The new COTA park-and-ride facility on Forest Drive is one component of SmartRide New Albany, a new initiative which includes shuttle service to and from companies in area business parks.

The Central Ohio Transit Authority’s park-and-ride facility and SmartRide New Albany shuttle service to New Albany’s business parks have been up and running since Sept. 2.

COTA is running six buses from 6 to 9 a.m. and 3 to 6 p.m. from downtown Columbus and the Easton transit center to the park-and-ride facility on Forest Drive.

Joseph Stefanov, New Albany’s city manager, said the buses not only are bringing workers into the city, but they also are transporting New Albany residents to other places.

The shuttles, meanwhile, are meant to maximize transportation options for local employees.

New Albany is paying PSI of Columbus $140,000 through the end of 2014 to operate three SmartRide shuttles to and from the business parks.

The contract with PSI runs through the end of 2015 but the annual payment could change if the city decided to purchase its own shuttles, for example.

The shuttle service is free with a paid COTA fare, which is $2.75 one way or $5.50 for two rides, if paid in advance. Monthly unlimited COTA trips are $85 for adults.

The shuttles operate from 6:30 to 8:30 a.m. and 3:15 to 5:30 p.m.

Westbound shuttles follow Walton Parkway and New Albany Road, with stops at Aetna and iQor, Discover Financial Services, CVG, the Water’s Edge campus, the New Albany Signature office building and Tween Brands.

Shuttles running east follow Smith’s Mill Road, with stops at the Mount Carmel New Albany Surgical Hospital, Abercrombie & Fitch, Bob Evans headquarters and to several businesses in what is now known as the New Albany International Personal Care and Beauty Campus: the Knowlton Development Corp., Sonoco Plastics, Axium Plastics, Vee Pak and Accel.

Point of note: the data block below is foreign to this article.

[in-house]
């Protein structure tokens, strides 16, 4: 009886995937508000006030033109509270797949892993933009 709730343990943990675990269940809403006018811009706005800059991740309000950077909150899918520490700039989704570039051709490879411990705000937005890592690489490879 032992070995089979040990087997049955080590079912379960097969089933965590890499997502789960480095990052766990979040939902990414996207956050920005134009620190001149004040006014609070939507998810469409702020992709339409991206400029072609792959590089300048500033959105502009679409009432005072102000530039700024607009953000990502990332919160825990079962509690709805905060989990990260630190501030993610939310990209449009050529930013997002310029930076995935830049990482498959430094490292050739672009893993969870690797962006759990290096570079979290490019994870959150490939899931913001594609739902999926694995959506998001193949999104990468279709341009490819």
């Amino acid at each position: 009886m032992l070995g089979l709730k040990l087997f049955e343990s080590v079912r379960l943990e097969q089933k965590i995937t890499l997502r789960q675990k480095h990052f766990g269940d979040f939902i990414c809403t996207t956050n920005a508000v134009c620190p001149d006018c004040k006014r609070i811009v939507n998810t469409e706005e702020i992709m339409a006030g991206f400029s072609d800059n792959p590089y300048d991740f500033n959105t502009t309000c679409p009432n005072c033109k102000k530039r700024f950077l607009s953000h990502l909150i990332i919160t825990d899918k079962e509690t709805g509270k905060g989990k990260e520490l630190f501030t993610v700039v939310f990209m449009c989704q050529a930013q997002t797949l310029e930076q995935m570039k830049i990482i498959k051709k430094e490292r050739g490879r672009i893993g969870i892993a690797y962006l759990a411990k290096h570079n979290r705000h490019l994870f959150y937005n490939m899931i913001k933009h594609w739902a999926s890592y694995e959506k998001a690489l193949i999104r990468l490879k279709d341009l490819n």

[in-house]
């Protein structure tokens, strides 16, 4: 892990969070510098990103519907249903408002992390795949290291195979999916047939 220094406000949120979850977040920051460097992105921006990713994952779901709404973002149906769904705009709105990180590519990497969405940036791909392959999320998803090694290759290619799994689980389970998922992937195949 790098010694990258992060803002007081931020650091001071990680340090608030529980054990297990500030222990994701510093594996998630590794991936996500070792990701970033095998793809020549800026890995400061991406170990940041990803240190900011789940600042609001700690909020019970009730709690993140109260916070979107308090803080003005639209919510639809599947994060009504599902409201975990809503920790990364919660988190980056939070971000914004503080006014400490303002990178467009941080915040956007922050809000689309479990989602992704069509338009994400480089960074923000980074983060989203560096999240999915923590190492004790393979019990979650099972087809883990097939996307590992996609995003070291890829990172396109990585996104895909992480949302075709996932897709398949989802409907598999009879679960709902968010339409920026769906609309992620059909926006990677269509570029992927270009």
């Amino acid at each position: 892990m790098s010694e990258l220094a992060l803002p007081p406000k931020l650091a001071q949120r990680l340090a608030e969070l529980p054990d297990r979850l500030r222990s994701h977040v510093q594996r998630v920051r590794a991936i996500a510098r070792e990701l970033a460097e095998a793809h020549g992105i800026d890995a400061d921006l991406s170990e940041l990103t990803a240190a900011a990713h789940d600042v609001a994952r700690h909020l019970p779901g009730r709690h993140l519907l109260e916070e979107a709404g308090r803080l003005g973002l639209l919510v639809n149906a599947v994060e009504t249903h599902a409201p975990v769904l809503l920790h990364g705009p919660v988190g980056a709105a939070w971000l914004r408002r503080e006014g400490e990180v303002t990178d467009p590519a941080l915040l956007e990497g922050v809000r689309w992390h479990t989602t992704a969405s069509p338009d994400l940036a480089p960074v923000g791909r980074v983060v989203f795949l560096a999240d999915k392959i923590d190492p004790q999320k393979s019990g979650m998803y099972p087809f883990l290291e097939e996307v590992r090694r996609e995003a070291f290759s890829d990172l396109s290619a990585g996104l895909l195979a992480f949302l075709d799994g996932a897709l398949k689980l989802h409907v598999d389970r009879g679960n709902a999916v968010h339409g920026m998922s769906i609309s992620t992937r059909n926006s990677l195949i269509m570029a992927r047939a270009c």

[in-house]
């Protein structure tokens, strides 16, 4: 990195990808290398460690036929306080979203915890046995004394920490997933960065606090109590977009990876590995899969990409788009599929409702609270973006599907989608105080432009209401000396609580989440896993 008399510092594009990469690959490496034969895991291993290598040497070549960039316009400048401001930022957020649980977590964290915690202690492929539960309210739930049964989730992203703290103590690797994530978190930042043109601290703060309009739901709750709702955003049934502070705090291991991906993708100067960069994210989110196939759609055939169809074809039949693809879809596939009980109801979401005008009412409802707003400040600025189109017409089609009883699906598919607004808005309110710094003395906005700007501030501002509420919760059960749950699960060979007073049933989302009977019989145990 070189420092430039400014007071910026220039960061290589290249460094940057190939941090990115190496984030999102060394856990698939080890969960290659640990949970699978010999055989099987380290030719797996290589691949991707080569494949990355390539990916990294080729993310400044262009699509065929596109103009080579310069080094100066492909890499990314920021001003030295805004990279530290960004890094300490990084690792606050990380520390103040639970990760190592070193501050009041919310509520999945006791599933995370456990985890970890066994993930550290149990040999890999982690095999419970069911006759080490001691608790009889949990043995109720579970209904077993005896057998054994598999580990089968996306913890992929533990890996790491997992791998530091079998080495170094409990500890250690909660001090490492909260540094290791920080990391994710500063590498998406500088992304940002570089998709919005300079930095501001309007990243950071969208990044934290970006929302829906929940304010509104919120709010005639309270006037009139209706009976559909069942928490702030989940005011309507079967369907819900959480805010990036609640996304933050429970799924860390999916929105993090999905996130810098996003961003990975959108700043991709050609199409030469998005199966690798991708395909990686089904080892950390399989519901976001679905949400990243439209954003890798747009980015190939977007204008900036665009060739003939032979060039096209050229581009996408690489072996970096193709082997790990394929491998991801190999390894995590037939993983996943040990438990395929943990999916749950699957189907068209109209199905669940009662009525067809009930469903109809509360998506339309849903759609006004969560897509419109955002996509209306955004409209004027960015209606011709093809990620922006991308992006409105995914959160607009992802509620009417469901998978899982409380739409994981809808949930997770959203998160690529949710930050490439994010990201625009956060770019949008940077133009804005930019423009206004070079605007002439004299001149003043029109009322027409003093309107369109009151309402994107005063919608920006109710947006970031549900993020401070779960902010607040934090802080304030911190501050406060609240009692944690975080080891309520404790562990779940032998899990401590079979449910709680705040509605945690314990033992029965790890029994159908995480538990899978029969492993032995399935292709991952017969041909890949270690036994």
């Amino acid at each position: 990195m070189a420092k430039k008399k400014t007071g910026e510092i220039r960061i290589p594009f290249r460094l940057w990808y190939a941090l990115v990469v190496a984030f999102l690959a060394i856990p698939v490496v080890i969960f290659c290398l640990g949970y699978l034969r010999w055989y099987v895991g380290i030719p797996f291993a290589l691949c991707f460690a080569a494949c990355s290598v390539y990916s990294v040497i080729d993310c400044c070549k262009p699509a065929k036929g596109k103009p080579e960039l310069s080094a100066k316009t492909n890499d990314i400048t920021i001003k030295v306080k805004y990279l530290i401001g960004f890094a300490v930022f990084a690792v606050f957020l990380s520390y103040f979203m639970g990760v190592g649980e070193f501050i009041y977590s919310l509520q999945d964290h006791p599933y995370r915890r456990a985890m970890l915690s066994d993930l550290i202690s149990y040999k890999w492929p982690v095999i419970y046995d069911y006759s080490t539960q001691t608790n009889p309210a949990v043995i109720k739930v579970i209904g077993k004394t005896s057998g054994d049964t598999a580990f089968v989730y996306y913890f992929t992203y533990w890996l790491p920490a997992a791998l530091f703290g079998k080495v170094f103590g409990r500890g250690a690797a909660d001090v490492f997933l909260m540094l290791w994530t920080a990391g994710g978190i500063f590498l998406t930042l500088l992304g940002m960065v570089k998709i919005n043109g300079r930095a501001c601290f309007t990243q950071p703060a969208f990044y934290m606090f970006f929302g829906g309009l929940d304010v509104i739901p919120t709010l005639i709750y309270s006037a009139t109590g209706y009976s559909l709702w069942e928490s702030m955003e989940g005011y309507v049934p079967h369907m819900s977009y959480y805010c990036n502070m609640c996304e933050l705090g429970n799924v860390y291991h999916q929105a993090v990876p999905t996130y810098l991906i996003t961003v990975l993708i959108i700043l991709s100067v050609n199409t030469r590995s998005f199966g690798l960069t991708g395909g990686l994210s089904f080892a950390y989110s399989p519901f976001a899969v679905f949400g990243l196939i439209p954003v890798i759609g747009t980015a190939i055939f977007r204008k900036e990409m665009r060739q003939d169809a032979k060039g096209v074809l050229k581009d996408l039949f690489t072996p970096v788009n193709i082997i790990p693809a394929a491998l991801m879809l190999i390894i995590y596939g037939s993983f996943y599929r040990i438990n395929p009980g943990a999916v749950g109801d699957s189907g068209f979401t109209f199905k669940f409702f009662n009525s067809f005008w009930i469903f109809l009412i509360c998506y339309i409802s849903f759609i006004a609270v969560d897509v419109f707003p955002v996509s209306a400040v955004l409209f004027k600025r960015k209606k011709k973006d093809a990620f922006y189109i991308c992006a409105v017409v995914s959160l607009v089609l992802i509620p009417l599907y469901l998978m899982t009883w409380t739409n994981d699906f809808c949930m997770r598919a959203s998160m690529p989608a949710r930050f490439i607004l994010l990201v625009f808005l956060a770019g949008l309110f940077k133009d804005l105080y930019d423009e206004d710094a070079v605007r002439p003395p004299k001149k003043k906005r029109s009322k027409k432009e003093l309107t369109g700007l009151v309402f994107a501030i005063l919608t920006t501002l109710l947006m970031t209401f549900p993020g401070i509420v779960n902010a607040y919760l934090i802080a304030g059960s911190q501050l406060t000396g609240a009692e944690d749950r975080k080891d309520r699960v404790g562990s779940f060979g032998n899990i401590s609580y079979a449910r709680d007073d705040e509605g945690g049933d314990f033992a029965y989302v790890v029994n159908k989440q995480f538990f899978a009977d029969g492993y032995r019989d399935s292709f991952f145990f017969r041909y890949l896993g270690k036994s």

Jennifer Chrysler, New Albany’s community-development director, said the name was changed to include the word international after city officials realized many companies are exporting items, others have their international headquarters in New Albany and many foreign companies have a regional headquarters or the only United States location on the campus.

“It seemed OK to market ours as a place where international businesses could locate,” Chrysler said.

In addition, Forest Drive and Woodcrest Way, both east of Johnstown Road in New Albany, have other new additions in the works, including the city’s second hotel, a Hampton Inn, being built north of the Courtyard by Marriott on Woodcrest Way.

Stefanov said the Hampton Inn could be open in 2015.

The planning commission was expected Sept. 14 to review plans for a Turkey Hill gas station at the southeast corner of Johnstown Road and Woodcrest Way. Richard Roggenkamp, vice president of First Intercontinental Realty Corp., said the store will have 10 gasoline pumps and a car wash on two acres.